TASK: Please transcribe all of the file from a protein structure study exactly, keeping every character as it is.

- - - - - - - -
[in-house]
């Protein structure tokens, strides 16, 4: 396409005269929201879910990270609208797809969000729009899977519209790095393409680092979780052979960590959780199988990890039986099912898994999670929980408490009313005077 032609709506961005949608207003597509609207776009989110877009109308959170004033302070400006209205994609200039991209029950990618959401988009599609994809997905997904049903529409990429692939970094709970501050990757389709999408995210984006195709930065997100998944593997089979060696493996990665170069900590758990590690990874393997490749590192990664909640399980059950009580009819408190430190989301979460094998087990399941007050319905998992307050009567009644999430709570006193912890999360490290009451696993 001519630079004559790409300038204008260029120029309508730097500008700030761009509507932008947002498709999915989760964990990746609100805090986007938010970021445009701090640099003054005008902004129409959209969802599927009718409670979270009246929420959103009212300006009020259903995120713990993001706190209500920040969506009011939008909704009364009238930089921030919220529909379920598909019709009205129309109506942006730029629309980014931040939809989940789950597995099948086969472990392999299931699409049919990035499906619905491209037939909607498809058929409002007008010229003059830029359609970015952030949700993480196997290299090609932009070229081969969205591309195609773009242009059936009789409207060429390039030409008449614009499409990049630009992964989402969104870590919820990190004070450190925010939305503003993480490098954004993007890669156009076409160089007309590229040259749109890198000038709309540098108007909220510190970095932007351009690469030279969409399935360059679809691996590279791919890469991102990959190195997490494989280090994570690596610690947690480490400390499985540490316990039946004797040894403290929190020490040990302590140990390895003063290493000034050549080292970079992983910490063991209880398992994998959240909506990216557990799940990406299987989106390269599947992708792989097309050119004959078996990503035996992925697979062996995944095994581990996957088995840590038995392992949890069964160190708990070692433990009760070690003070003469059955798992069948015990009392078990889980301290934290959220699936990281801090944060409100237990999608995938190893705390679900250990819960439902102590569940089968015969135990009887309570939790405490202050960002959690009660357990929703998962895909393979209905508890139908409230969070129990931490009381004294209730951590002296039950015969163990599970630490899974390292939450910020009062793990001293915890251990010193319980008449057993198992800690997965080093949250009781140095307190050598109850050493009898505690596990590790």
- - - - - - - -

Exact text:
[in-house]
């Protein structure tokens, strides 16, 4: 396409005269929201879910990270609208797809969000729009899977519209790095393409680092979780052979960590959780199988990890039986099912898994999670929980408490009313005077 032609709506961005949608207003597509609207776009989110877009109308959170004033302070400006209205994609200039991209029950990618959401988009599609994809997905997904049903529409990429692939970094709970501050990757389709999408995210984006195709930065997100998944593997089979060696493996990665170069900590758990590690990874393997490749590192990664909640399980059950009580009819408190430190989301979460094998087990399941007050319905998992307050009567009644999430709570006193912890999360490290009451696993 001519630079004559790409300038204008260029120029309508730097500008700030761009509507932008947002498709999915989760964990990746609100805090986007938010970021445009701090640099003054005008902004129409959209969802599927009718409670979270009246929420959103009212300006009020259903995120713990993001706190209500920040969506009011939008909704009364009238930089921030919220529909379920598909019709009205129309109506942006730029629309980014931040939809989940789950597995099948086969472990392999299931699409049919990035499906619905491209037939909607498809058929409002007008010229003059830029359609970015952030949700993480196997290299090609932009070229081969969205591309195609773009242009059936009789409207060429390039030409008449614009499409990049630009992964989402969104870590919820990190004070450190925010939305503003993480490098954004993007890669156009076409160089007309590229040259749109890198000038709309540098108007909220510190970095932007351009690469030279969409399935360059679809691996590279791919890469991102990959190195997490494989280090994570690596610690947690480490400390499985540490316990039946004797040894403290929190020490040990302590140990390895003063290493000034050549080292970079992983910490063991209880398992994998959240909506990216557990799940990406299987989106390269599947992708792989097309050119004959078996990503035996992925697979062996995944095994581990996957088995840590038995392992949890069964160190708990070692433990009760070690003070003469059955798992069948015990009392078990889980301290934290959220699936990281801090944060409100237990999608995938190893705390679900250990819960439902102590569940089968015969135990009887309570939790405490202050960002959690009660357990929703998962895909393979209905508890139908409230969070129990931490009381004294209730951590002296039950015969163990599970630490899974390292939450910020009062793990001293915890251990010193319980008449057993198992800690997965080093949250009781140095307190050598109850050493009898505690596990590790």